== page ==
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Hillary Clinton is not a woman, and that's a triumph for feminism and a problem for Hillary.

Let me clarify.

Yes, technically she is female. But when millions of Americans think of Hillary Clinton, they don't think of her gender; they think of, well, Hillary Clinton. Some may think of her as a heroic liberal technocrat. Others might think of her as a deeply partisan politician. The list goes on: She's a supportive (or enabling) wife, a great (or terrible) former secretary of state, a left-wing bully or a victim of political witch hunts.

What she is not is an icon for a category of humanity called "womanhood."

This strikes me as a significant victory for feminism, though not for professional feminists and certainly not for Hillary Clinton.

Clinton, who on her best days is a workmanlike (workwomanlike?) politician, desperately wants to borrow some unearned excitement about her gender. And to her great frustration, it's not happening. In Iowa, Bernie Sanders crushed Clinton among women under 30 years old by 70 percentage points (84-14). He beat her significantly among 30- to 44-year-old women (53-42). Meanwhile, Clinton trounced Sanders among mature and, uh, very mature women. Women over the age of 65 backed Clinton 76 percent to 22 percent.

But in the lead-up to the New Hampshire primary, Sanders had opened an 8-point lead over Clinton among New Hampshire women, according to polls.

While a gaggle of female Democratic politicians and aging feminist writers and actresses have tried to gin up female solidarity, it's largely backfired.

Gloria Steinem, a fading icon of a bygone era, said that Bernie Sanders is attracting young female supporters because they're boy-crazy, and "the boys are with Bernie." She later apologized.

Former Secretary of State Madeleine Albright was trotted out to issue her favorite quip: "There's a special place in hell for women who don't help each other!"

Albright's defenders note that she's been saying this for years. And that's true. She traditionally aimed this banishment to eternal damnation at women who undermined other women in contests for the one token woman's position.

And that's quite telling. While there's surely still sexism out there, the days when women had to make do with token positions as representatives of their gender are largely behind us. Clinton herself was the third female secretary of state. No one thought she got the job because she's a woman.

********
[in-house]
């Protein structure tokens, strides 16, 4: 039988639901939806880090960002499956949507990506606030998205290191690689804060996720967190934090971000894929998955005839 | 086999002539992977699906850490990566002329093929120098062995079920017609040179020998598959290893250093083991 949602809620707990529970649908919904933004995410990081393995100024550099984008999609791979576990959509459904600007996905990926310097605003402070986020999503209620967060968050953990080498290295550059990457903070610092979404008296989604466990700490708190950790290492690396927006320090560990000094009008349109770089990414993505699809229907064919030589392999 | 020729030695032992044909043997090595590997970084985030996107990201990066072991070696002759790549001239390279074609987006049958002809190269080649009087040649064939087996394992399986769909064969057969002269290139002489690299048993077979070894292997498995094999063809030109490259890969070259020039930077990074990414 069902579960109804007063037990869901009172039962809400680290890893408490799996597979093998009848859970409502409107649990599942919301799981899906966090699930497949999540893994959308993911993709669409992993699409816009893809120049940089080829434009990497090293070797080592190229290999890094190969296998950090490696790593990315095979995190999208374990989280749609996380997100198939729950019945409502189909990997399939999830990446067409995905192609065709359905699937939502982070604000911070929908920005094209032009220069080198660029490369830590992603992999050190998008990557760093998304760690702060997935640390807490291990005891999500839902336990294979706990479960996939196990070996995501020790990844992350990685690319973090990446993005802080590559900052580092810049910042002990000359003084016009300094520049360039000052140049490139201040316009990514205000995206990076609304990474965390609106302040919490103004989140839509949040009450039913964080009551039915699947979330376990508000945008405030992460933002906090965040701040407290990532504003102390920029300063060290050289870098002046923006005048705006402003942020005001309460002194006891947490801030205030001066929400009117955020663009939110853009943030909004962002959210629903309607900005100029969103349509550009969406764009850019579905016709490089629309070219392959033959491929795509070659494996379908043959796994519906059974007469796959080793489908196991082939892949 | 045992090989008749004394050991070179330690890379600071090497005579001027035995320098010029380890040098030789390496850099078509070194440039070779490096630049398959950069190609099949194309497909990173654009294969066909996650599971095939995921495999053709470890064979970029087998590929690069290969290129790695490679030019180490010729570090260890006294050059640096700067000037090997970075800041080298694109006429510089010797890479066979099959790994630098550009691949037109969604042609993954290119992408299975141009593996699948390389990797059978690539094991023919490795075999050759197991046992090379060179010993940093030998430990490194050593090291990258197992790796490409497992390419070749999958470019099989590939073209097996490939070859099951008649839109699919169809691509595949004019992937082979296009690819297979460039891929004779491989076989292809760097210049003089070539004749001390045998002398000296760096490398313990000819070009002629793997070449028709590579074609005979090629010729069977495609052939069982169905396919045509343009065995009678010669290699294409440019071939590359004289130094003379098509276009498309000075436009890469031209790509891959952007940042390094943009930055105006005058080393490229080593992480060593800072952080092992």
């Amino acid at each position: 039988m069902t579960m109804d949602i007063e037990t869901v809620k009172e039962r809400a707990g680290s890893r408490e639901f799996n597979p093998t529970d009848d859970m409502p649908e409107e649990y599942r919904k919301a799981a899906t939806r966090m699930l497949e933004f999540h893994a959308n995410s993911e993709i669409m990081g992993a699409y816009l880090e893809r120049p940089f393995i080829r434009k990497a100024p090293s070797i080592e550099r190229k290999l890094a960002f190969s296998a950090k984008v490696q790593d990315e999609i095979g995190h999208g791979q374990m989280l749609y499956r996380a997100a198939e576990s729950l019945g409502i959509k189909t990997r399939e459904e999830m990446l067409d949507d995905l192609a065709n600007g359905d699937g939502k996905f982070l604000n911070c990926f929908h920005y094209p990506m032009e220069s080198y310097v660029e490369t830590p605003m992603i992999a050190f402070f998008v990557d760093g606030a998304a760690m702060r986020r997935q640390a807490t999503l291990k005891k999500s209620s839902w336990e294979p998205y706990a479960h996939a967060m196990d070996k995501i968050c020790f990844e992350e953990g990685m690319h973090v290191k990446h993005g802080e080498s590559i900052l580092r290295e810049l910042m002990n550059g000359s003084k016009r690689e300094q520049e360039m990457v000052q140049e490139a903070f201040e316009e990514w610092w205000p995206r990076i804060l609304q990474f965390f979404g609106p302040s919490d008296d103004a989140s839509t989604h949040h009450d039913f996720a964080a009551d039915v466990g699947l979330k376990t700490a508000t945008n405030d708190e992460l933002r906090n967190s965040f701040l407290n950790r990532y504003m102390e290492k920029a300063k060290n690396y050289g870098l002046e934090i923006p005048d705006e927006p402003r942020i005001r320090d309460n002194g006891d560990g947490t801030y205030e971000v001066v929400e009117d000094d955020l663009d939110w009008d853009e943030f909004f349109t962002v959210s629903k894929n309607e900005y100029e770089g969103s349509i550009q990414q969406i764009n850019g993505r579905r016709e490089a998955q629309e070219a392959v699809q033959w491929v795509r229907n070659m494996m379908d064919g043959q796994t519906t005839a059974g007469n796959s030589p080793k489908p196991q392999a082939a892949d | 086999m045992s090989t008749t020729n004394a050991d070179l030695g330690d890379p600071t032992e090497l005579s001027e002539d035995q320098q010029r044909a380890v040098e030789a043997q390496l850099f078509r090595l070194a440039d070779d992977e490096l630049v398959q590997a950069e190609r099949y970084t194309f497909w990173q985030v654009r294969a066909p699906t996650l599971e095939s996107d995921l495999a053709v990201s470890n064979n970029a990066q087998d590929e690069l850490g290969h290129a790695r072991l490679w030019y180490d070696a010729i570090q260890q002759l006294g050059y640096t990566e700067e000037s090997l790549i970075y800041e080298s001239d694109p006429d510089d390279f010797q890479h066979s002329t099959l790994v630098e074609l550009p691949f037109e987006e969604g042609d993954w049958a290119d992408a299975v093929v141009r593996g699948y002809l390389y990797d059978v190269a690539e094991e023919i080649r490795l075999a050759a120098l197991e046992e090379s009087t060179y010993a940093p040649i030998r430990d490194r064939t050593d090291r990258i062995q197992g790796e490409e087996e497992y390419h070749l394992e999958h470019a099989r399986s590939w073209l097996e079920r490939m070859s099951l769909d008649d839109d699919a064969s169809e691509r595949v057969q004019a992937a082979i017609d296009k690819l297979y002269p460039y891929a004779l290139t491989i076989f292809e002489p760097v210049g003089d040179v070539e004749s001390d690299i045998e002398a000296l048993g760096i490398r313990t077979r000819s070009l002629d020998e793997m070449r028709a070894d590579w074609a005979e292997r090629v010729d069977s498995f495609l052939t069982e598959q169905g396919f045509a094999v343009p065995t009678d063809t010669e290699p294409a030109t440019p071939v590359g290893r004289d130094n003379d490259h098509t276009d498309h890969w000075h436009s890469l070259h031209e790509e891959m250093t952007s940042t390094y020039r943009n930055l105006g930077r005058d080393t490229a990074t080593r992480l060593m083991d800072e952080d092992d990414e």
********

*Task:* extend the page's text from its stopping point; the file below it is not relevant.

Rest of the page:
In other words, Albright, like Clinton, is a product of another age, and she sounds like it.

The best part of feminism was always grounded in the simple idea that women should be judged as individuals, not categories.

The irony, however, is that in pursuit of that laudable goal, feminists argued that society needed to do the opposite. Whether through hard quotas, Title IX lawsuits or social pressure, feminists argued that a certain amount of tokenism was required to get society to a place where women could be judged on their individual merits.

We can debate all day whether those efforts were warranted, fair or wise -- or if they are still required. The simple fact is that we now live in a country where a woman as accomplished as Hillary Clinton can't get away with claiming she deserves a job just because she's a woman.

Again, I'd like to think that argument wouldn't fly coming from any woman, but it really falls apart coming from Clinton, precisely because no one sees her as an abstraction. Most people see her as a very controversial and compromised person who has been in the news for nearly 30 years.

It has been widely reported that Team Clinton wants to re-create the Obama coalition from 2008. The problem with that plan is that Hillary Clinton is no Barack Obama, for good and for ill. Race and gender play different roles in our society. And, right or wrong, the prospect of the first black president was more exciting for more Americans than the prospect of the first female president is.

Moreover, Obama was largely an unknown, upon whom diverse voters could impose their hopes and expectations. Clinton keeps reinventing herself to no avail; people know who she is.

That's why when she says she's not part of the "establishment" because she'd be the first woman president, most people scratch their heads and say, "Huh?" When she invites female senators and celebrities to say Clinton's the rebel, young people see the establishment rallying around one of their own. Shouting, "I am woman, hear me bore" won't change that.

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